Category: Janene Justifiables Published on Sunday, 18 December 2011 16:43 Written by Janene Ryan Hits: 1700
Q: your long time best friend of the opposite sex meets your new mate. You get married to your mate over time. In your mind and heart you know you would like your BFF to be in your live till you die. One day your now spouse says I am not feeling ya BFF and I think its time to let them go. After you say, "why whats going on" Do you let the BFF go or tell your spouse they not going if the reason given is not a valid one for you? As a male I want to know why should I have to let my home girl go because my wife just dont like the fact we close or something she comes up with?
~Sincerely, How Come They Have to Leave
Dear How Come They Have To Leave,
First off, let me put my personal disclaimer out there: I am fully convinced that men and women can be JUST FRIENDS. If there is a mutual agreement and respect for one another, then they can be as close as any same sex relationship. I simply think it’s a matter of how well two people mesh. And if a particular man gets along better with a particular female – in a friendship realm – then why not get tight? However, the issue isn’t can a man and woman be friends, but can a spouse be okay with the husband or wife maintaining such a relationship.
There is a term that seems to rear its ugly head when a third person comes between a couple – jealousy. When that green-eyed bandit shows up on the scene then it has great potential for all hell to break loose.
I believe the reason why the spouse becomes jealous – especially women – is because they want the title BFF. In a woman’s brain a best friend means someone who will be there through thick and thin, someone you will share ALL of your secrets, desires, fears, disappointments, etc. with and hope they can help put things in your life back together – or at least into perspective. She sees a BFF as that person who knows everything about you when everyone else is guessing. Now, for your wife to want that title and it belong to ANOTHER WOMAN, then yes, it can cause problems.
One thing you have to understand is that your wife is not seeing your BFF as JUST a friend. No, she’s seeing her as ANOTHER WOMAN; another woman who may potentially know her man better than she does. And women don’t like being left in the dark – especially when it comes to their man, their kids and their finances. Even if the relationship has always been platonic, meaning strictly on a friendship basis with nothing else, your wife will see your BFF as a potential threat. In her mind she’s saying “why does he need or want HER so close? What does she possess that I don’t?” Your wife may see the relationship as a competition; a competition of who is closest to your heart. Furthermore, -- and this is where everything lies – if the relationship was ever more than just friends and your wife finds out or knows then it will make the jealousy all that more necessary (in her eyes).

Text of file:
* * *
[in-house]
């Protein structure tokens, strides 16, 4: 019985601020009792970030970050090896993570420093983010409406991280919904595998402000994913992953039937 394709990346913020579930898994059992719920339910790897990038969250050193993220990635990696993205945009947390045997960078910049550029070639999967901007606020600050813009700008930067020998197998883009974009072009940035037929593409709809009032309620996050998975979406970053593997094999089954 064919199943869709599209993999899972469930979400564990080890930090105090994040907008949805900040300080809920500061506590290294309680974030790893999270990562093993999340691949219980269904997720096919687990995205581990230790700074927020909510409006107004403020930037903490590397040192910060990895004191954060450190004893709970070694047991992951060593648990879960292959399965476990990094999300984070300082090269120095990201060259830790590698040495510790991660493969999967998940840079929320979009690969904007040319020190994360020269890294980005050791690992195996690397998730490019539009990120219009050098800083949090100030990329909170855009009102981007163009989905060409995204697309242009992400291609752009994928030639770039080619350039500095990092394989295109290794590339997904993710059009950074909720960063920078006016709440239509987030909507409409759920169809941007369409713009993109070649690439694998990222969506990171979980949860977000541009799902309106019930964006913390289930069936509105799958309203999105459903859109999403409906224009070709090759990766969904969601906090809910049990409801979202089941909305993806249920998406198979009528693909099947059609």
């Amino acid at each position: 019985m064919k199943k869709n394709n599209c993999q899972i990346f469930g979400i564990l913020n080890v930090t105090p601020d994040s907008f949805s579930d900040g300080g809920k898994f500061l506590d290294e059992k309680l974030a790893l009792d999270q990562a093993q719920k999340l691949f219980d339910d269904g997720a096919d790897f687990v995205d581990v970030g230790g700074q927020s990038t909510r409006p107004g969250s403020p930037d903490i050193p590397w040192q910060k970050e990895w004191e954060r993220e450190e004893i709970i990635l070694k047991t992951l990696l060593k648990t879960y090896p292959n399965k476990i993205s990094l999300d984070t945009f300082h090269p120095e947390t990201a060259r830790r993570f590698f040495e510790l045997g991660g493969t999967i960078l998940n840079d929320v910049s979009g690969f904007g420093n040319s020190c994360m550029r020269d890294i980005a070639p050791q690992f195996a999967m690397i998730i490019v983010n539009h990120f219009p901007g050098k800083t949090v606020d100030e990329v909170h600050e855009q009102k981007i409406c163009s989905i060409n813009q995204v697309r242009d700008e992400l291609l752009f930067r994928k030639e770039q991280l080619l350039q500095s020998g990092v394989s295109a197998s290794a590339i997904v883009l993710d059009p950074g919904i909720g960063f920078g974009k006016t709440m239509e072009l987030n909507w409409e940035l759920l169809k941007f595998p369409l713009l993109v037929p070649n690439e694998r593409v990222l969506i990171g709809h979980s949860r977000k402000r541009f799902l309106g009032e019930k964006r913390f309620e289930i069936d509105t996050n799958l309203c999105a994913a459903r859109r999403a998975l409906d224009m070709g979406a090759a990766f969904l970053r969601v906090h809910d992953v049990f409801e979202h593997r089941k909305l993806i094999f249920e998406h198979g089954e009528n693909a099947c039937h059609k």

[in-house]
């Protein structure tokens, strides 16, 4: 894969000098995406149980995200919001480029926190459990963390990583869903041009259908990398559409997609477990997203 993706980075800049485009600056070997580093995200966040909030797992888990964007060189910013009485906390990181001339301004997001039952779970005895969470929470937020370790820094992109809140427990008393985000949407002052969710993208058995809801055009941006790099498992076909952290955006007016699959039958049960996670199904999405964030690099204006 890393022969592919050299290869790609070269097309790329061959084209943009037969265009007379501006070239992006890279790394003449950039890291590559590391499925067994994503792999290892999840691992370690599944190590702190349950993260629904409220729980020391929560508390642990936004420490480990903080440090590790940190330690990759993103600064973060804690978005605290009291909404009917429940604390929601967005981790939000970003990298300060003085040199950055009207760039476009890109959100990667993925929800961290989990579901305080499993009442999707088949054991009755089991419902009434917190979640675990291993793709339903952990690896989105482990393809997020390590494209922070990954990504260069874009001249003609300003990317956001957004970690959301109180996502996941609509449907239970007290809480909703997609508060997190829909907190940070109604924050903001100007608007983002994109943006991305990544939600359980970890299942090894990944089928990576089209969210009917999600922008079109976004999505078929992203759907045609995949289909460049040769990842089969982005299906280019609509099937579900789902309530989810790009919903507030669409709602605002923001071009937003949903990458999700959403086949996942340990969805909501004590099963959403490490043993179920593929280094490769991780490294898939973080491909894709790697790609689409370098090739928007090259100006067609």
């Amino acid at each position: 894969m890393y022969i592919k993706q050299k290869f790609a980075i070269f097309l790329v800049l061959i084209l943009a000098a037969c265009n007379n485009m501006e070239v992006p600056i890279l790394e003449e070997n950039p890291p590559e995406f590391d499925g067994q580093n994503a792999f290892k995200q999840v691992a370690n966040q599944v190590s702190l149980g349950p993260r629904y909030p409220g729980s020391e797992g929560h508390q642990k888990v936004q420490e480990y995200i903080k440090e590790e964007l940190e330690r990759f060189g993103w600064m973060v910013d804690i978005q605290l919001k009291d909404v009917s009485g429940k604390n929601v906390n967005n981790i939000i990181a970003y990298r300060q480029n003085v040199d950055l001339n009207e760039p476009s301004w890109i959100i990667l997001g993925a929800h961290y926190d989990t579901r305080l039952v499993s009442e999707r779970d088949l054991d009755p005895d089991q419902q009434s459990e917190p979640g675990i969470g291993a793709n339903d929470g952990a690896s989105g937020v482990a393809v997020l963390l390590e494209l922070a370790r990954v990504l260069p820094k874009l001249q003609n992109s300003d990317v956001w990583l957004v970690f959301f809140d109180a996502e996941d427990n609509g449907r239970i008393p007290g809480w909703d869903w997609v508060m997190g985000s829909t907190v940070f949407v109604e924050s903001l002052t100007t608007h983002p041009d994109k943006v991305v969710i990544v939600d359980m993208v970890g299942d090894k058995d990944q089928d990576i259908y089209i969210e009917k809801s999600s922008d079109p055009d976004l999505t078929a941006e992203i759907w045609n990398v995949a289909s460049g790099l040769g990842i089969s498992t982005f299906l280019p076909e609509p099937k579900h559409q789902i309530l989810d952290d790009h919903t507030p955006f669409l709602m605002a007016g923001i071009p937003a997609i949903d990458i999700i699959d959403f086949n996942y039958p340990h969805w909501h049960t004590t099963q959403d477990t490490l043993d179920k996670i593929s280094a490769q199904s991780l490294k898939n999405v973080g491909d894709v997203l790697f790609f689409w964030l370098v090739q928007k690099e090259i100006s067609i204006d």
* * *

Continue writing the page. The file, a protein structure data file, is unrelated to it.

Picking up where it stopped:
My recommendation – especially for new couples who are just starting out – is to let your spouse get to know your BFF immediately. As soon as you see the potential for the relationship to move towards something serious, bring the BFF into the picture; the same way you would if it was family. You want all of the important people in your life to get acquainted – even if they don’t like each other. You never want to hide the relationship. When people feel like they are being kept in the dark then trust is squashed. And when there is no trust because of “secrecy,” then it gives jealousy the right to show its ass!
It would be a perfect world if you could just say, “babe, this is gonna be ‘my ace’ whether you like it or not,” but you can’t (or maybe you can). So this is where compromise comes into play. Perhaps, you may need to sit your wife down and let her know exactly what the relationship between you and your BFF consist of; reassure her that you chose her to be your wife and that no one can trump that! Most women just want to know they will always have the #1 spot in your life. When she feels that position is threatened then she will try to rid any opposing competition.
Although you’re probably saying to yourself, “it’s not even like that,” she’s not. YOU and the BFF already know what the friendship consist of, your wife doesn’t; and unless you can ease her worry, then putting some space between you and your friend may be what will keep your marriage together. If this other woman is sincerely your BFF then she will understand; she’ll be pissed but she’ll understand. And if the BFF goes the route of “‘F’ your wife, I was here first,” then perhaps your wife’s intuition was smack on and your BFF is not the person you labeled her as. Be Blessed